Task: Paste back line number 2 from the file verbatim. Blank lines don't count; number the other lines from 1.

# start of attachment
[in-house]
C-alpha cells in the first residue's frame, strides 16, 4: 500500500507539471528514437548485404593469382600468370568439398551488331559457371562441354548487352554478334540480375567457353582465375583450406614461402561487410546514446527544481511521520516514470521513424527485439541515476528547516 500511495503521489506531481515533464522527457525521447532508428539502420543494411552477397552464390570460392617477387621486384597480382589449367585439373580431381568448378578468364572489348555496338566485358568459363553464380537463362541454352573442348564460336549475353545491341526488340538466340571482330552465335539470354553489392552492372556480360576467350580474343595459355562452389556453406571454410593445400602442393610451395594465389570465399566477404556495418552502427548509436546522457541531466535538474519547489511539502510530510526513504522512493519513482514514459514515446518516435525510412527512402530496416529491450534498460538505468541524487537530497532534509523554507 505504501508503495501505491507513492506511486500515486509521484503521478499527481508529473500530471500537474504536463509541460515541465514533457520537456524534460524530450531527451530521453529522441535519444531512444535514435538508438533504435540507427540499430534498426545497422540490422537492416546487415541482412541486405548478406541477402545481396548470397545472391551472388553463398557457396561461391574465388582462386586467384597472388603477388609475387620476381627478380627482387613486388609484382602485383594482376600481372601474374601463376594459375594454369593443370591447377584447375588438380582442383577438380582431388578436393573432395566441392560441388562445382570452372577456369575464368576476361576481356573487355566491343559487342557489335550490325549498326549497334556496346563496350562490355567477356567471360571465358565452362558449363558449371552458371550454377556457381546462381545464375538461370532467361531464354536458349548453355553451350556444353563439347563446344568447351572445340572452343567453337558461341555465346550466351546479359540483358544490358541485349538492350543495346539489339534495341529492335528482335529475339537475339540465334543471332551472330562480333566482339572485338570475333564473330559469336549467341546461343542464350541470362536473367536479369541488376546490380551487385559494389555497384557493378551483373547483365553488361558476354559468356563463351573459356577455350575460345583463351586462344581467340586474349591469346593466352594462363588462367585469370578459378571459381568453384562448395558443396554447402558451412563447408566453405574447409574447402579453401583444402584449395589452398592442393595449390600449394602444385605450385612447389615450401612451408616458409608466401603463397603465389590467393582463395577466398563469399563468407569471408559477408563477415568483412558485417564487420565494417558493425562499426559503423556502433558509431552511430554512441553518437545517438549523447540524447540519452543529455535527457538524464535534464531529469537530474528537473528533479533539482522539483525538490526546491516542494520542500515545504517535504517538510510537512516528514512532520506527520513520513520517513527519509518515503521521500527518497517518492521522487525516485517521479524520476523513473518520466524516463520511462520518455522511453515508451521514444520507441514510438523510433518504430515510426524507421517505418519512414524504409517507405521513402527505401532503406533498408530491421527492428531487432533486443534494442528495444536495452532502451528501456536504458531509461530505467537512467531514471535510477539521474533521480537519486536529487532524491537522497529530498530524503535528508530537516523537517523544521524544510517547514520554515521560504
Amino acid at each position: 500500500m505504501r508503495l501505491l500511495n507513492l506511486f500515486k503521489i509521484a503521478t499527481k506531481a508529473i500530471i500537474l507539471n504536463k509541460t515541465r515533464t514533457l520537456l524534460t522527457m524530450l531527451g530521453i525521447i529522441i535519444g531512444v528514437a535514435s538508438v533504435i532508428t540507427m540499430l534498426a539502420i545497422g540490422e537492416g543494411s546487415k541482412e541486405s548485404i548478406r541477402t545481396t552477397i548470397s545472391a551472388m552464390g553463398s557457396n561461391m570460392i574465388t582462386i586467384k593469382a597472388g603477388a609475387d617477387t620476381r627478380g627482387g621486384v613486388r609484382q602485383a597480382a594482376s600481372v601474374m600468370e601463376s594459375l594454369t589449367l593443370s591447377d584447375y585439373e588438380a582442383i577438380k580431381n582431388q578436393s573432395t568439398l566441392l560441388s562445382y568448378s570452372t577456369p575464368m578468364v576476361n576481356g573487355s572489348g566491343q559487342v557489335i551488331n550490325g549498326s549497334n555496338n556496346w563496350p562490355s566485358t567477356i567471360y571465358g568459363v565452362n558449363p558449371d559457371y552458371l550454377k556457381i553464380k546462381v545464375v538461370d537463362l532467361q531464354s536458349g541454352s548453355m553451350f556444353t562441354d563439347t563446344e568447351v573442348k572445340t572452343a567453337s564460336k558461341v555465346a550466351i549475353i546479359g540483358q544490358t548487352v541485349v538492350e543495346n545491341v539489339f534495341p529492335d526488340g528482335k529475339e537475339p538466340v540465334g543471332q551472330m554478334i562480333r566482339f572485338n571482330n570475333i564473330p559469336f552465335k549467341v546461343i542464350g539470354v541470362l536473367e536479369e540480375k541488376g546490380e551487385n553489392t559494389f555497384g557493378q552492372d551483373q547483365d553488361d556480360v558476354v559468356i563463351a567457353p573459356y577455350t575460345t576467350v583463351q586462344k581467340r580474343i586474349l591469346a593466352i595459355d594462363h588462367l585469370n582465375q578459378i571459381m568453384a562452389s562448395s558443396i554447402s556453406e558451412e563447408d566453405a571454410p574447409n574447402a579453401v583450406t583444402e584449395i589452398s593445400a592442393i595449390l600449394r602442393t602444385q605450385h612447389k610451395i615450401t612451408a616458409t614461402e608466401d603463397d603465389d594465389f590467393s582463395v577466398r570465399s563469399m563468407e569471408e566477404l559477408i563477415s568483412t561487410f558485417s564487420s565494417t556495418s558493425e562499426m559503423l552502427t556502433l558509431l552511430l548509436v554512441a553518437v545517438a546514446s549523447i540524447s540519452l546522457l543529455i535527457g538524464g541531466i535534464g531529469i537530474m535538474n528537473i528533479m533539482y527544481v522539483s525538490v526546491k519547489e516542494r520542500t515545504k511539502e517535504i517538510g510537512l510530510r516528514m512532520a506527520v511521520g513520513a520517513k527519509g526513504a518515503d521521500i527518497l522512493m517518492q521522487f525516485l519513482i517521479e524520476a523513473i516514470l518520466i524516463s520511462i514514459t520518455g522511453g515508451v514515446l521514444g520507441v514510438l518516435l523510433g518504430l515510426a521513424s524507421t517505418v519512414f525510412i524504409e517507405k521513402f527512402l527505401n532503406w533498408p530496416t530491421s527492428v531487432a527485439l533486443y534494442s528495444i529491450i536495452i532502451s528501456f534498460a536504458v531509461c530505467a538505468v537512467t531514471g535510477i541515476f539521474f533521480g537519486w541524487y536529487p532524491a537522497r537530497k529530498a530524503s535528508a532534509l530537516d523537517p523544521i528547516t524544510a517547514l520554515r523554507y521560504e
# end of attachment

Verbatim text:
C-alpha cells in the first residue's frame, strides 16, 4: 500500500507539471528514437548485404593469382600468370568439398551488331559457371562441354548487352554478334540480375567457353582465375583450406614461402561487410546514446527544481511521520516514470521513424527485439541515476528547516 500511495503521489506531481515533464522527457525521447532508428539502420543494411552477397552464390570460392617477387621486384597480382589449367585439373580431381568448378578468364572489348555496338566485358568459363553464380537463362541454352573442348564460336549475353545491341526488340538466340571482330552465335539470354553489392552492372556480360576467350580474343595459355562452389556453406571454410593445400602442393610451395594465389570465399566477404556495418552502427548509436546522457541531466535538474519547489511539502510530510526513504522512493519513482514514459514515446518516435525510412527512402530496416529491450534498460538505468541524487537530497532534509523554507 505504501508503495501505491507513492506511486500515486509521484503521478499527481508529473500530471500537474504536463509541460515541465514533457520537456524534460524530450531527451530521453529522441535519444531512444535514435538508438533504435540507427540499430534498426545497422540490422537492416546487415541482412541486405548478406541477402545481396548470397545472391551472388553463398557457396561461391574465388582462386586467384597472388603477388609475387620476381627478380627482387613486388609484382602485383594482376600481372601474374601463376594459375594454369593443370591447377584447375588438380582442383577438380582431388578436393573432395566441392560441388562445382570452372577456369575464368576476361576481356573487355566491343559487342557489335550490325549498326549497334556496346563496350562490355567477356567471360571465358565452362558449363558449371552458371550454377556457381546462381545464375538461370532467361531464354536458349548453355553451350556444353563439347563446344568447351572445340572452343567453337558461341555465346550466351546479359540483358544490358541485349538492350543495346539489339534495341529492335528482335529475339537475339540465334543471332551472330562480333566482339572485338570475333564473330559469336549467341546461343542464350541470362536473367536479369541488376546490380551487385559494389555497384557493378551483373547483365553488361558476354559468356563463351573459356577455350575460345583463351586462344581467340586474349591469346593466352594462363588462367585469370578459378571459381568453384562448395558443396554447402558451412563447408566453405574447409574447402579453401583444402584449395589452398592442393595449390600449394602444385605450385612447389615450401612451408616458409608466401603463397603465389590467393582463395577466398563469399563468407569471408559477408563477415568483412558485417564487420565494417558493425562499426559503423556502433558509431552511430554512441553518437545517438549523447540524447540519452543529455535527457538524464535534464531529469537530474528537473528533479533539482522539483525538490526546491516542494520542500515545504517535504517538510510537512516528514512532520506527520513520513520517513527519509518515503521521500527518497517518492521522487525516485517521479524520476523513473518520466524516463520511462520518455522511453515508451521514444520507441514510438523510433518504430515510426524507421517505418519512414524504409517507405521513402527505401532503406533498408530491421527492428531487432533486443534494442528495444536495452532502451528501456536504458531509461530505467537512467531514471535510477539521474533521480537519486536529487532524491537522497529530498530524503535528508530537516523537517523544521524544510517547514520554515521560504